Service & Sacrifice: Upside Down
A snapshot of the burdens being shouldered by brave U.S. troops and military families around the world.
The most bizarre military story of the week was undoubtedly the F-35 fighter jet that went missing after a Marine Corps pilot ejected from the aircraft over South Carolina.
Joint Base Charleston set off a social media firestorm when it initially asked for the public’s help to find the approximately $100 million F-35B Lightning II. More than 24 hours later, the base’s X page posted that a debris field had been found in Williamsburg County, South Carolina.
Personnel from Joint Base Charleston and @MCASBeaufortSC, in close coordination with local authorities, have located a debris field in Williamsburg County. The debris was discovered two hours northeast of JB Charleston.
— Joint Base Charleston (@TeamCharleston) September 18, 2023
On Thursday, NBC News reported an eyewitness account that said the fighter jet was flying “inverted” before it crashed. Military officials have not confirmed the account and “questions remain as to why the pilot ejected from the aircraft and why the jet appeared to have continued flying undetected.”
As The Stream‘s Al Perrotta asked earlier this week in The Morning Brew, “how on earth does the U.S. military lose a plane?” An investigation is underway.
Most importantly, the pilot is thankfully said to be in stable condition. Whatever led to this mishap, we are glad no U.S. service members or civilians on the ground lost their lives.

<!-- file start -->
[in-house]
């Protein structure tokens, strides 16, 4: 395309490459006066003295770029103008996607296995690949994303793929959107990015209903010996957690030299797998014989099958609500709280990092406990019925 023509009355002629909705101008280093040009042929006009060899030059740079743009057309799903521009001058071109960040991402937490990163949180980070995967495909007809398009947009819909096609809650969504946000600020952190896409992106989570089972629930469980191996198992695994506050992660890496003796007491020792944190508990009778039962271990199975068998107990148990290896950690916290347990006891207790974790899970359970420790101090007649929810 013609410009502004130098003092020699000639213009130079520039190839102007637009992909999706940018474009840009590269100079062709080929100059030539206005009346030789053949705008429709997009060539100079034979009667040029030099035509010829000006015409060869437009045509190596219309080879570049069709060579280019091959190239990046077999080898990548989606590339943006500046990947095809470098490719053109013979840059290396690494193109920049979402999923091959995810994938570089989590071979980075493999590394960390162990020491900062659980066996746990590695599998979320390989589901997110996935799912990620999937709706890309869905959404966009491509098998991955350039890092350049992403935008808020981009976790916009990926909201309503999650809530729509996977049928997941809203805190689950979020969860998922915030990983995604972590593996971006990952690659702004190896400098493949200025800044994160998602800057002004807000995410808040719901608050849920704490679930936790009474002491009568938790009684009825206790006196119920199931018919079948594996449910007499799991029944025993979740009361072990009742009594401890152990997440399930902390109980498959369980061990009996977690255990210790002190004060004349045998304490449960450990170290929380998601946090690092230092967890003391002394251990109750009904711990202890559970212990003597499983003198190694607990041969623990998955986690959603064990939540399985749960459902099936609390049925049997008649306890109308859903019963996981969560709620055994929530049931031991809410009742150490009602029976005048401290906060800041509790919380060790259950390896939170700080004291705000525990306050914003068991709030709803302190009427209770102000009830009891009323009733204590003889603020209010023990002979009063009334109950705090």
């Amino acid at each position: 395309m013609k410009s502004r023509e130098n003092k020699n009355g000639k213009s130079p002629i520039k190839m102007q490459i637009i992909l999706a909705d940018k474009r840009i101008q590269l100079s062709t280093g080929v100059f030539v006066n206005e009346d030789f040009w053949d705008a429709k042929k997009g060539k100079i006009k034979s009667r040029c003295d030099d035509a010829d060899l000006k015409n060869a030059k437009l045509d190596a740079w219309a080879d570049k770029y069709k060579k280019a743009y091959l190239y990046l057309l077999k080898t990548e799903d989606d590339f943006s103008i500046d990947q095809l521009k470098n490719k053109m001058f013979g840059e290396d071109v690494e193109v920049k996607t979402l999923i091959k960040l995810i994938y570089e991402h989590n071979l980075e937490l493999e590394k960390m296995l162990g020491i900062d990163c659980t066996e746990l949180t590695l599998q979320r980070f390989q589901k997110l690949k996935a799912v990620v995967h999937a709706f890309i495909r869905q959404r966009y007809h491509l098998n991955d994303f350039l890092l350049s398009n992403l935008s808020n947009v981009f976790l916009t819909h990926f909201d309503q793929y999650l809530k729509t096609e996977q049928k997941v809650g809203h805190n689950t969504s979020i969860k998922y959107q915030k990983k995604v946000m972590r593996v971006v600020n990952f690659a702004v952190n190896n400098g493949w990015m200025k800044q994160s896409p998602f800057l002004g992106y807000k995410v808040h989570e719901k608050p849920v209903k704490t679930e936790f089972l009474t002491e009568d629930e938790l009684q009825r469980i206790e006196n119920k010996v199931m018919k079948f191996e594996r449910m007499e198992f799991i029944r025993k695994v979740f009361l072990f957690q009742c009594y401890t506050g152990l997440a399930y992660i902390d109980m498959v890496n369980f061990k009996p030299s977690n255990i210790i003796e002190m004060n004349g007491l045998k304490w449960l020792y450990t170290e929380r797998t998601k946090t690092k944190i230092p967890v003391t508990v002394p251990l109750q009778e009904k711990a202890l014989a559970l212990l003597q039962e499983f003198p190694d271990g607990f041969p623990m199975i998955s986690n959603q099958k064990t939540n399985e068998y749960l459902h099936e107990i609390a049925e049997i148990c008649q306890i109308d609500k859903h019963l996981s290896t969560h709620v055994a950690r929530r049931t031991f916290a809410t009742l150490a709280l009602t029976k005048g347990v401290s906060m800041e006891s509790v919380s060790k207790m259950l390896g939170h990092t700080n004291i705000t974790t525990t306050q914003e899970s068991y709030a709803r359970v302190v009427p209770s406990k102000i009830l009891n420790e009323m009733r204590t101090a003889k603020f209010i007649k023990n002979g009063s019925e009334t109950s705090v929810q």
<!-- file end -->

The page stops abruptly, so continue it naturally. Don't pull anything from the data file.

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While Ukrainian President Volodymyr Zelenskyy visited the United States this week to ask for more military aid, the wide-ranging impact of the Russia-Ukraine war continued to affect thousands of American troops and their families.
On Wednesday, the U.S. Army announced that about 200 soldiers with the 82nd Airborne Division and the 101st Airborne Division will deploy to Europe in the fall. The soldiers, who are stationed at North Carolina’s Fort Liberty (formerly Fort Bragg), are replacing 10th Mountain Division soldiers who will soon return to New York’s Fort Drum, according to the Army Times.
The Army Times reports notes that the soldiers being replaced have been cycling “through postings across Eastern Europe this month and are currently preparing for joint exercises with the Romanian military.”
Another 3,400 soldiers based at Fort Campbell in Kentucky will replace the same number of U.S. troops and “fan out across Eastern Europe,” according to the report.
Please say a prayer for these soldiers and the more than 100,000 U.S. military service members currently serving in Europe.
A large group of U.S. Army soldiers recently returned to Colorado after a nine-month deployment to Eastern Europe.
Welcome home, heroes! Thank you for your service to our country. We hope you enjoy some well-deserved quality time with your families!
Tom Sileo is a contributing senior editor of The Stream. He is the author of the forthcoming I Have Your Back, the recently released Be Bold and co-author of Three Wise Men, Brothers Forever, 8 Seconds of Courage and Fire in My Eyes. Follow Tom on X @TSileo and The Stream at @Streamdotorg.